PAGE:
"I'm confident it will only be in place one more year. Because it is just silly, to think the industry operates this way. There's no reason for it. And the worst part? The worst part is we've now institutionalized taking young talent at their prime development age, and now we say, 'Go sit on the shelf for this season.' That's the worst thing of all. It doesn't help the talent. It doesn't help the teams. If nothing else, that law needs to be fixed."
—Nationals president Stan Kasten, on the signing aspect of the draft system.

"It's like traffic lights in the Dominican. I don't know what they're even there for."
Anonymous NL executive, on MLB's slot recommendations for signing bonuses for draft picks.

"I didn't play at all. I took BP and kept my arm strength up and took some fly balls in the outfield. Just trying to get stronger and better in every aspect of my game. Like I said I spent a lot of time with my family. I spent a lot of time with my brother because he's at South Carolina now. That was the biggest thing for me this summer. Just trying to keep my mom's home-cooked meals in me because I'm gonna miss that a lot. I had a lot of fun at the beach."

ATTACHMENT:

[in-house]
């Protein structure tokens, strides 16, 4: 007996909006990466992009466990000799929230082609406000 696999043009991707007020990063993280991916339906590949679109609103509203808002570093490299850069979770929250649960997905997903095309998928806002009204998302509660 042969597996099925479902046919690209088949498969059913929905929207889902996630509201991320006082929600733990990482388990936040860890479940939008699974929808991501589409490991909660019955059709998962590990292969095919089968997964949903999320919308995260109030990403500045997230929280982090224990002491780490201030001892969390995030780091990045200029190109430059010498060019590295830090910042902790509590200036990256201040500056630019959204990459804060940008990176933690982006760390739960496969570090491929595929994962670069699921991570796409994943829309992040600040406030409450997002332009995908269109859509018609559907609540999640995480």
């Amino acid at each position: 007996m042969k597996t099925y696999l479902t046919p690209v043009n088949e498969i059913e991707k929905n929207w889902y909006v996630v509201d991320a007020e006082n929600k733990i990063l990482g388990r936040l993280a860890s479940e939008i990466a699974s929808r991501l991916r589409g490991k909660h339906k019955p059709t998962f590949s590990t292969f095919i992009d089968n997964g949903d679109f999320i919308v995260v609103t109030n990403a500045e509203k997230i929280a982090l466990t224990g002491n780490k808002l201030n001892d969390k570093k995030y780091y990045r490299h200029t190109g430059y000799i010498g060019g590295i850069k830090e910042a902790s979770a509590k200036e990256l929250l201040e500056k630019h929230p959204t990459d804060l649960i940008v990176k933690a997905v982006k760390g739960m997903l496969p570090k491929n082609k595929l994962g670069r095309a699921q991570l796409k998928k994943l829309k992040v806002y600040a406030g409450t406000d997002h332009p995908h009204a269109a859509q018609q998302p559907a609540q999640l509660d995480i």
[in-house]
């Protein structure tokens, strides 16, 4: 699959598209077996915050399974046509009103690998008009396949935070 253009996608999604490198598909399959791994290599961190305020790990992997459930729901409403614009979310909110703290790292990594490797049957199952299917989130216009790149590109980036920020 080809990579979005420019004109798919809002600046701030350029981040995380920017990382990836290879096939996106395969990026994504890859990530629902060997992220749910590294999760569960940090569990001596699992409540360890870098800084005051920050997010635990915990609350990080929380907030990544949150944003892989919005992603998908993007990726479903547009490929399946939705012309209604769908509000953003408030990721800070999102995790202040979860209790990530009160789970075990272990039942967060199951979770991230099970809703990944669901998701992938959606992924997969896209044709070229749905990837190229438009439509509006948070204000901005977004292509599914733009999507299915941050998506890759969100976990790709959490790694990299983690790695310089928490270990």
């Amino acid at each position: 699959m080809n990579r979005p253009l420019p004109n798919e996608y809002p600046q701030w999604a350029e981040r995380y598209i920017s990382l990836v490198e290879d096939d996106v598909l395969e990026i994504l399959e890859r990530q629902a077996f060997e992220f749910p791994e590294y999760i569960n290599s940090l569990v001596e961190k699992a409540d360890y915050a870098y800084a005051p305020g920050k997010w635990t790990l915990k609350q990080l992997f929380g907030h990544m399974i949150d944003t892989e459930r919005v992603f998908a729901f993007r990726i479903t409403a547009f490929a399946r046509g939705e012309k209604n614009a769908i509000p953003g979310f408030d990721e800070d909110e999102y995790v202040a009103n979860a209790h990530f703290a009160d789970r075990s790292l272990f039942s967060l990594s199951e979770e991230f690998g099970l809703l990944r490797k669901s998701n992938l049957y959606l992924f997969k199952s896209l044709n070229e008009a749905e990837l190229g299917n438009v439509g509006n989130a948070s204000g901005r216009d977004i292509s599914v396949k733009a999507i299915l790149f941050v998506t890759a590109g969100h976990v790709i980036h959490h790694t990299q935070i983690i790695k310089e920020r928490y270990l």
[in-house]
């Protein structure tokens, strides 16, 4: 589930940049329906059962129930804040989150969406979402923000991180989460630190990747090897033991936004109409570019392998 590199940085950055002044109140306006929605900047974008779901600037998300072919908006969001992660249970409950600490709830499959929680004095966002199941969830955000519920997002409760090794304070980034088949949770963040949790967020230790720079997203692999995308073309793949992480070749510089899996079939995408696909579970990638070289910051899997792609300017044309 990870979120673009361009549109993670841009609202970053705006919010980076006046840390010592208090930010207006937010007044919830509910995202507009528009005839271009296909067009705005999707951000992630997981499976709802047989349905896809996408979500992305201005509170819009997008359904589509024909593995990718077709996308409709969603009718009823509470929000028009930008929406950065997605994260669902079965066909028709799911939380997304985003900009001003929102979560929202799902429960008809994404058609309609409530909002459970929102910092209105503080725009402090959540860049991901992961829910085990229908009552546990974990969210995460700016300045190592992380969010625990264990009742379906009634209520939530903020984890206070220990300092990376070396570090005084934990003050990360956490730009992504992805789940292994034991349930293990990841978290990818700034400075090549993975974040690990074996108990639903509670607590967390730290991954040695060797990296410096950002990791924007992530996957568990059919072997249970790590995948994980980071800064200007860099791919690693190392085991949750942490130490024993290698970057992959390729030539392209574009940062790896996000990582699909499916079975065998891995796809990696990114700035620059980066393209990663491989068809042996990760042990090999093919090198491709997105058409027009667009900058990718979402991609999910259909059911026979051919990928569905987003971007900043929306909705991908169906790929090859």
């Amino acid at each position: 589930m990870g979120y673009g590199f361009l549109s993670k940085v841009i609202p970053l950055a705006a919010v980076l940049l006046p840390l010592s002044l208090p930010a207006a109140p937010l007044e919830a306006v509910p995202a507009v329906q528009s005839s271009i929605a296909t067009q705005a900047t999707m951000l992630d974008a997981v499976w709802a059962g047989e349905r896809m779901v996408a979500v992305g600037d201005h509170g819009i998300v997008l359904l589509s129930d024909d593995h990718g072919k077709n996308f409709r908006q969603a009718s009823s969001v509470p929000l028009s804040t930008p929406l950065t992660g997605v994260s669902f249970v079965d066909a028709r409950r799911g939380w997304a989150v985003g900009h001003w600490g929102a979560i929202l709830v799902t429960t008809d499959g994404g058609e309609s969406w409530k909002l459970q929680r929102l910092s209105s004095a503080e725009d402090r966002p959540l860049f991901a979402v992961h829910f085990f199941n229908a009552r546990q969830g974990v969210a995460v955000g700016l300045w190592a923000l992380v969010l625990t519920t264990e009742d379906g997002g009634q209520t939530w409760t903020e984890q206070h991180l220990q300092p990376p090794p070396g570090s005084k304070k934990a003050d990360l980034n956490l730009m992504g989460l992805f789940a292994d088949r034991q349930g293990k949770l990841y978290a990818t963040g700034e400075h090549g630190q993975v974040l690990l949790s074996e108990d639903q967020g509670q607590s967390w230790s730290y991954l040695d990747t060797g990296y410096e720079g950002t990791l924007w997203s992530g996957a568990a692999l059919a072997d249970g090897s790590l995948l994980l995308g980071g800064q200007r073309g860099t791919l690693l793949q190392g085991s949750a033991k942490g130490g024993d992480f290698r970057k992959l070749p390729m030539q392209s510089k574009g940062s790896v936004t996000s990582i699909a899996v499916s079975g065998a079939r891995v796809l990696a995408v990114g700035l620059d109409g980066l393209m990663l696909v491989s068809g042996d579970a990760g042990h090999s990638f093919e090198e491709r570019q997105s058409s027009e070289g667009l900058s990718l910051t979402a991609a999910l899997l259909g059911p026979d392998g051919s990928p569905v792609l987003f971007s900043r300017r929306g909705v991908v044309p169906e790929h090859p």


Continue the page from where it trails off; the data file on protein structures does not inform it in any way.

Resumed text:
—Nationals outfielder prospect and No. 1 overall draft pick Bryce Harper, on what he did over the summer before signing his contract on August 16. (Nathan Rode, Baseball America)

"Bryce is very advanced for his age — very polished. He has the ability to keep the bat in the strike zone. I think he sees the ball extremely well. He's just very advanced but has a simple approach and that knack for driving the ball the other way already, which tells me how advanced he is at this point."
—Nationals scouting director Kris Kline on Harper.

"The truth is, with a full minute to go, (Nationals general manager Mike Rizzo) and I both thought we were not going to have a deal."
Kasten, on negotiations with Harper's agent, Scott Boras.

"So many things can happen. He can miss time because of injury. He can run out of options. So I know one thing: I'd never do it — give a major league deal to a high school-age kid."
Anonymous NL executive. (Jayson Stark,


"When you get picked so high, there's not really much else you can do. I think going back and getting a college degree is something I want to do eventually. But right now, I'm taking my dream and running with it."
—Pirates first-round draft pick Jameson Taillon, who signed for a $6.5 million bonus.

"It means a lot to add them. We feel good about the stuff we see in the present day with both these pitchers, but we also feel good about how it projects."
—Pirates general manager Neal Huntington on signing their top picks, Taillon and fellow pitcher Stetson Allie.

"That's definitely a goal for both of us. Like a Rick Porcello or a Josh Beckett, they're up there by their 21st birthdays. I think it's pretty reasonable to expect that, if I work and can progress the way I think I can."